Monday, May 08, 2006
Condemning and discriminating
By Akiva Eldar
If Avigdor Lieberman didn't exist, then Ehud Olmert, Amir Peretz and an entire battalion of politicians would have had to make him up. Lieberman's big mouth gives them pearls of wisdom. He emits a bunch of nonsense regarding Arab Knesset members, flavors his comments with a bit of Holocaust, everyone seriously condemns him and continues to screw the Arabs.
When the leader of a midsize party equates Israeli public figures to Nazis, who pays attention to the fact that at precisely the same time, yet another government in Israel is being established in which a fifth of the state's citizens are not represented? At the festive occasion of the swearing-in of the new government, the sole non-Jewish representative of the ruling party, a Druze, took leave of his title of deputy minister.
It's so good that Lieberman chattered about the Nuremberg trials. It distracts attention from the resemblance between his own party platform and the Nuremberg laws and Nazi party platform, whereby only members of the German nation who proved through their behavior that they were ready and fit to loyally serve the German nation and the Reich could be citizens of the state. Therefore, the Nazis decreed, no Jew could be a citizen of the Reich.
The platform of Yisrael Beiteinu, which was and could again become a candidate for membership in the cabinet, calls for conditioning the granting of citizenship on loyalty oaths to the state and military or national service and for placing Arab citizens, along with their homes, under foreign sovereignty.
More than 40,000 Israelis voted for the Jewish National Front party headed by Baruch Marzel, which states that "the Holy Land is the seat of the Jewish people only" and demands "applying in practical terms the commandment 'and you shall dispossess them and you shall expel them.'"
The Central Elections Committee, led by the next president of the Supreme Court, did not even disqualify the Herut party, headed by Michael Kleiner - a party that promises to demand that Arab citizens sign a declaration that Israel is a "Jewish state" and to pass a law to encourage their immigration to Arab countries. A survey conducted by the Geocartography Institute and published recently by the Center Against Racism and Defamation shows that the Israeli public is ready for a blue-and-white Jean-Marie Le Pen; every second Israeli Jew is not prepared to have an Arab visit his house, and 40 percent support encouraging Arabs to move out of Israel.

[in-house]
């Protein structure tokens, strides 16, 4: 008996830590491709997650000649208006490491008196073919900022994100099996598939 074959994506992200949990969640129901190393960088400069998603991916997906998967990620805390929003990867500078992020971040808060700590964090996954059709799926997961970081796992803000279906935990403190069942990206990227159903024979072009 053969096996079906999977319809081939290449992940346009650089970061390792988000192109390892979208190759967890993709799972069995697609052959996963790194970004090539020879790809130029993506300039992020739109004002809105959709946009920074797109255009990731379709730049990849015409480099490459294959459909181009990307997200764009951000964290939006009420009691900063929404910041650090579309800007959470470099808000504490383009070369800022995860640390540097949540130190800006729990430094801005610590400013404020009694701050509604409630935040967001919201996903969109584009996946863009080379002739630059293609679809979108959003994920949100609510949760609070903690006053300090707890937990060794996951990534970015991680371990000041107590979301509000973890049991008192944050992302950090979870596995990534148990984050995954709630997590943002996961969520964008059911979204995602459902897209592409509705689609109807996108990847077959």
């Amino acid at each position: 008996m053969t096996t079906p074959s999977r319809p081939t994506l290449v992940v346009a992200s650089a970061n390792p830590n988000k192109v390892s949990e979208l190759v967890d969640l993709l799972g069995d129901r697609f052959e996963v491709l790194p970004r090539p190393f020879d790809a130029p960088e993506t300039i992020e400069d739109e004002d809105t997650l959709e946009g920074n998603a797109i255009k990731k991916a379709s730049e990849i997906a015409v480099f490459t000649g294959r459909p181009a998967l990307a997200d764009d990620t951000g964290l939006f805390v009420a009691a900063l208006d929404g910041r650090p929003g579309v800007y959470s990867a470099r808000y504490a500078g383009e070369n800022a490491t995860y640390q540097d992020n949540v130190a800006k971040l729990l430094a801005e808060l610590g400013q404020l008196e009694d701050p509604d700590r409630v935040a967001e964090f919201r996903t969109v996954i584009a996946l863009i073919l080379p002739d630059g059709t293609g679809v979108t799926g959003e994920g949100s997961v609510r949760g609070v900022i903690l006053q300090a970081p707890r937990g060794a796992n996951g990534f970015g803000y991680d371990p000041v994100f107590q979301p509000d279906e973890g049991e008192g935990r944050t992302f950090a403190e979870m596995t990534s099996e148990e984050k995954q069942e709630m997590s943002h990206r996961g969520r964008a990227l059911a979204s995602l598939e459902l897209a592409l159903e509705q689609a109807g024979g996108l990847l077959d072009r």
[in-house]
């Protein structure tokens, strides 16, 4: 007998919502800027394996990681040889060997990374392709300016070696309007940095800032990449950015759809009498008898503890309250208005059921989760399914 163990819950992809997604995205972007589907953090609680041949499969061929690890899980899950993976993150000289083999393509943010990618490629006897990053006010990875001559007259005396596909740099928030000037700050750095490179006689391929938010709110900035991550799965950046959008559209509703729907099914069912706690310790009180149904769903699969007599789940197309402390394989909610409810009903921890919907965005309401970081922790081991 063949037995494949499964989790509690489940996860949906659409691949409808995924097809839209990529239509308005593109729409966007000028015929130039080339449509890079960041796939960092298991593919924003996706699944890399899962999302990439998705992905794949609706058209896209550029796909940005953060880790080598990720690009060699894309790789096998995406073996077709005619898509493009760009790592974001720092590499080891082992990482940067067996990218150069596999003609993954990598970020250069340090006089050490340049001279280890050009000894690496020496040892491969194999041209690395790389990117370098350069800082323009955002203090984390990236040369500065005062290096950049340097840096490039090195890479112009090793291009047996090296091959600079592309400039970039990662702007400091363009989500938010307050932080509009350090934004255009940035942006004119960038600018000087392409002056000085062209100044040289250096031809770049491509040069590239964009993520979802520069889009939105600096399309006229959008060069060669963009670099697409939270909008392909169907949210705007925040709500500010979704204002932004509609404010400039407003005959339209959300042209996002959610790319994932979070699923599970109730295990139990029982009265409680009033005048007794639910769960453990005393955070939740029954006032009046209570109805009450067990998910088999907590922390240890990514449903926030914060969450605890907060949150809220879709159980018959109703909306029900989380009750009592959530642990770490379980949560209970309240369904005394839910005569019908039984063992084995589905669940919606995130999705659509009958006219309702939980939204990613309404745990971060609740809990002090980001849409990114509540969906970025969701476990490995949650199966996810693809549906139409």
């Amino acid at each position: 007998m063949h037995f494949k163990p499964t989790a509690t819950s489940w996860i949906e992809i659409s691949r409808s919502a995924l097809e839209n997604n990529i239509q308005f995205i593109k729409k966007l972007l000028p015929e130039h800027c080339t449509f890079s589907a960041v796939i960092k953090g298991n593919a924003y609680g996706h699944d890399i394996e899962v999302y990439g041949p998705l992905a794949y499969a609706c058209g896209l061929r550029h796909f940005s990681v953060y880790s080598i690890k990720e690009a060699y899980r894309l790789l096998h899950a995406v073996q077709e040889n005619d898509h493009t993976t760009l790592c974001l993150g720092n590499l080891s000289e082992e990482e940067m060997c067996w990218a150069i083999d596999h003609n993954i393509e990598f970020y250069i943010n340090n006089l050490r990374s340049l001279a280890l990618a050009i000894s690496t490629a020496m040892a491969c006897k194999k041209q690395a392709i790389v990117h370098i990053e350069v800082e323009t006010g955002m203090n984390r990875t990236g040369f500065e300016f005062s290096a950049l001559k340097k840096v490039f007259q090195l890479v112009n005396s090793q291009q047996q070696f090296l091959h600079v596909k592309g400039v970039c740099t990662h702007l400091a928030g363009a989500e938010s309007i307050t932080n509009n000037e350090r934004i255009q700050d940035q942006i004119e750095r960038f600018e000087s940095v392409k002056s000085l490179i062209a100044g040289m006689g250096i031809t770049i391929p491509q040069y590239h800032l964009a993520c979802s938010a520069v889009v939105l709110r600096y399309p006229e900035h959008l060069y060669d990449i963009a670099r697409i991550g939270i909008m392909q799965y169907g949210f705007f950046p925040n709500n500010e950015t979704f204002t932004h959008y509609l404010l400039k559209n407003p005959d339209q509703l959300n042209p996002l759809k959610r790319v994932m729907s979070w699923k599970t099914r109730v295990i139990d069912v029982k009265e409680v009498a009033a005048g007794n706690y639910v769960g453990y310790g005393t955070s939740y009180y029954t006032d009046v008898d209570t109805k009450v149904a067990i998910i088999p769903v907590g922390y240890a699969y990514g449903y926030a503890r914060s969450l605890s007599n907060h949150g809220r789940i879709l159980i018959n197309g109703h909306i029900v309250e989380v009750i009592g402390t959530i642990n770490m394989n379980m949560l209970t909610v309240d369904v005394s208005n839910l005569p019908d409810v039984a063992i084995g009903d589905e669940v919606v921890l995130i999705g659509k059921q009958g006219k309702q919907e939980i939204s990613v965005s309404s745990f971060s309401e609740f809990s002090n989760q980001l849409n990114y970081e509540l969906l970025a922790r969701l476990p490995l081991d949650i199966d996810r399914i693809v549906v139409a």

The "shock" of Lieberman-style provocations allows the Jewish establishment - both right and left - to wash its hands of the matter and avoid dealing with the chronic discrimination suffered by 20 percent of the population. According to Sikkuy, the association for the advancement of civic equality in Israel, an Arab student in elementary school gets 1.51 hours of study a week from the state, compared to the 1.87 hours that his Jewish neighbor gets. In Arab cities there is an average of one professional health clinic for every 29,500 people, compared to one clinic for every 15,500 people in Jewish cities.
Two and a half years ago, the Or Commission, which investigated the events of October 2000, determined that "it is a state interest to remove the stain of discrimination." But not only has that stain barely faded; no one has yet been tried for killing the 13 victims in the 2000 riots, or for the deaths of 15 additional Arab citizens who have been killed by police fire since then.
And after all that, the Jewish rulers expect Knesset members belonging to Arab parties to support the unilateral annexation of Palestinian land, known as the "convergence plan." Before they count on the support of Ahmed Tibi, Azmi Bishara and Talab al-Sana, it would be worthwhile for them to look into the election results in "the sector."
Dr. Dan Gara, an expert on Israeli Arabs, has found that in the Arab villages (not mixed) in which most Israeli Arabs live, only 22.3 percent voted for Jewish parties. However, due to the low overall voter turnout in these elections, the Arab parties also did not win more than half the votes of eligible Arab voters. These statistics are a clear expression of the lack of confidence that Israeli Arabs feel in the good will of the Jewish politicians, and of the loss of confidence in the power of Arab politicians. What luck that there's someone to condemn. Now we can continue discriminating.